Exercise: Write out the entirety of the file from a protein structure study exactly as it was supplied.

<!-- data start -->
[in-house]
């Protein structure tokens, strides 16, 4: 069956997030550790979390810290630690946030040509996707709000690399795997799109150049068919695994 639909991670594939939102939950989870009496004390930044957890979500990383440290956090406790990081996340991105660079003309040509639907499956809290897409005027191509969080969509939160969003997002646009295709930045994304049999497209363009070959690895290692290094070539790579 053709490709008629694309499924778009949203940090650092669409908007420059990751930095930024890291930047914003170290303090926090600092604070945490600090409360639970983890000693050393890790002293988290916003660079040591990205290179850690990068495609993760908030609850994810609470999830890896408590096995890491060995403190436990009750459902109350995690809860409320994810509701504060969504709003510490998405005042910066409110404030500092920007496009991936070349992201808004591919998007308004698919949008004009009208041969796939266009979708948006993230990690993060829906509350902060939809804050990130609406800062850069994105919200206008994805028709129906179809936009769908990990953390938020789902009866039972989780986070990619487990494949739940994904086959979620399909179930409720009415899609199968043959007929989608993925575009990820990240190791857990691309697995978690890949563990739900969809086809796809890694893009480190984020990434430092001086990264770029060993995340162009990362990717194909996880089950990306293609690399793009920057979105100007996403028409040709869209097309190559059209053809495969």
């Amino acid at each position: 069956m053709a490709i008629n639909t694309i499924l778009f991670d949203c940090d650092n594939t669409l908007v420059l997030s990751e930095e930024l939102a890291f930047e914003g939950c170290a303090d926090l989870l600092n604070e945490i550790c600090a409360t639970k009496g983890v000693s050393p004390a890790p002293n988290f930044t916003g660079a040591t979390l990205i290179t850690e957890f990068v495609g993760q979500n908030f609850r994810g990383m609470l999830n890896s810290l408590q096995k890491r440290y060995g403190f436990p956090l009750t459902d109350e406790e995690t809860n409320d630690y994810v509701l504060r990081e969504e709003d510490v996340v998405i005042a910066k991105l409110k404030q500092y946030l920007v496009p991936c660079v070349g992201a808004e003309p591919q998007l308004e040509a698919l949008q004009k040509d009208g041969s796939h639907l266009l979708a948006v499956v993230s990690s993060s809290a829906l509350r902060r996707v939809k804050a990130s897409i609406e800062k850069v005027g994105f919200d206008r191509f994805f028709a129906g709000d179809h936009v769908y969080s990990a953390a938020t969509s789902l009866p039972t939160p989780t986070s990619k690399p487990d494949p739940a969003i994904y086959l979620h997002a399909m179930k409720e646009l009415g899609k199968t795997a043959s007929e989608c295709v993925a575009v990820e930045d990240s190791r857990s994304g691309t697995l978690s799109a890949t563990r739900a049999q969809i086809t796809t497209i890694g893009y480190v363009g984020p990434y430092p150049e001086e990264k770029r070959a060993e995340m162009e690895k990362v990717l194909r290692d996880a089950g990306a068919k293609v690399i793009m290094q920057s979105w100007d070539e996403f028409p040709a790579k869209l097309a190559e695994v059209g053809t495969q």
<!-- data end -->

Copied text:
[in-house]
């Protein structure tokens, strides 16, 4: 069956997030550790979390810290630690946030040509996707709000690399795997799109150049068919695994 639909991670594939939102939950989870009496004390930044957890979500990383440290956090406790990081996340991105660079003309040509639907499956809290897409005027191509969080969509939160969003997002646009295709930045994304049999497209363009070959690895290692290094070539790579 053709490709008629694309499924778009949203940090650092669409908007420059990751930095930024890291930047914003170290303090926090600092604070945490600090409360639970983890000693050393890790002293988290916003660079040591990205290179850690990068495609993760908030609850994810609470999830890896408590096995890491060995403190436990009750459902109350995690809860409320994810509701504060969504709003510490998405005042910066409110404030500092920007496009991936070349992201808004591919998007308004698919949008004009009208041969796939266009979708948006993230990690993060829906509350902060939809804050990130609406800062850069994105919200206008994805028709129906179809936009769908990990953390938020789902009866039972989780986070990619487990494949739940994904086959979620399909179930409720009415899609199968043959007929989608993925575009990820990240190791857990691309697995978690890949563990739900969809086809796809890694893009480190984020990434430092001086990264770029060993995340162009990362990717194909996880089950990306293609690399793009920057979105100007996403028409040709869209097309190559059209053809495969």
């Amino acid at each position: 069956m053709a490709i008629n639909t694309i499924l778009f991670d949203c940090d650092n594939t669409l908007v420059l997030s990751e930095e930024l939102a890291f930047e914003g939950c170290a303090d926090l989870l600092n604070e945490i550790c600090a409360t639970k009496g983890v000693s050393p004390a890790p002293n988290f930044t916003g660079a040591t979390l990205i290179t850690e957890f990068v495609g993760q979500n908030f609850r994810g990383m609470l999830n890896s810290l408590q096995k890491r440290y060995g403190f436990p956090l009750t459902d109350e406790e995690t809860n409320d630690y994810v509701l504060r990081e969504e709003d510490v996340v998405i005042a910066k991105l409110k404030q500092y946030l920007v496009p991936c660079v070349g992201a808004e003309p591919q998007l308004e040509a698919l949008q004009k040509d009208g041969s796939h639907l266009l979708a948006v499956v993230s990690s993060s809290a829906l509350r902060r996707v939809k804050a990130s897409i609406e800062k850069v005027g994105f919200d206008r191509f994805f028709a129906g709000d179809h936009v769908y969080s990990a953390a938020t969509s789902l009866p039972t939160p989780t986070s990619k690399p487990d494949p739940a969003i994904y086959l979620h997002a399909m179930k409720e646009l009415g899609k199968t795997a043959s007929e989608c295709v993925a575009v990820e930045d990240s190791r857990s994304g691309t697995l978690s799109a890949t563990r739900a049999q969809i086809t796809t497209i890694g893009y480190v363009g984020p990434y430092p150049e001086e990264k770029r070959a060993e995340m162009e690895k990362v990717l194909r290692d996880a089950g990306a068919k293609v690399i793009m290094q920057s979105w100007d070539e996403f028409p040709a790579k869209l097309a190559e695994v059209g053809t495969q």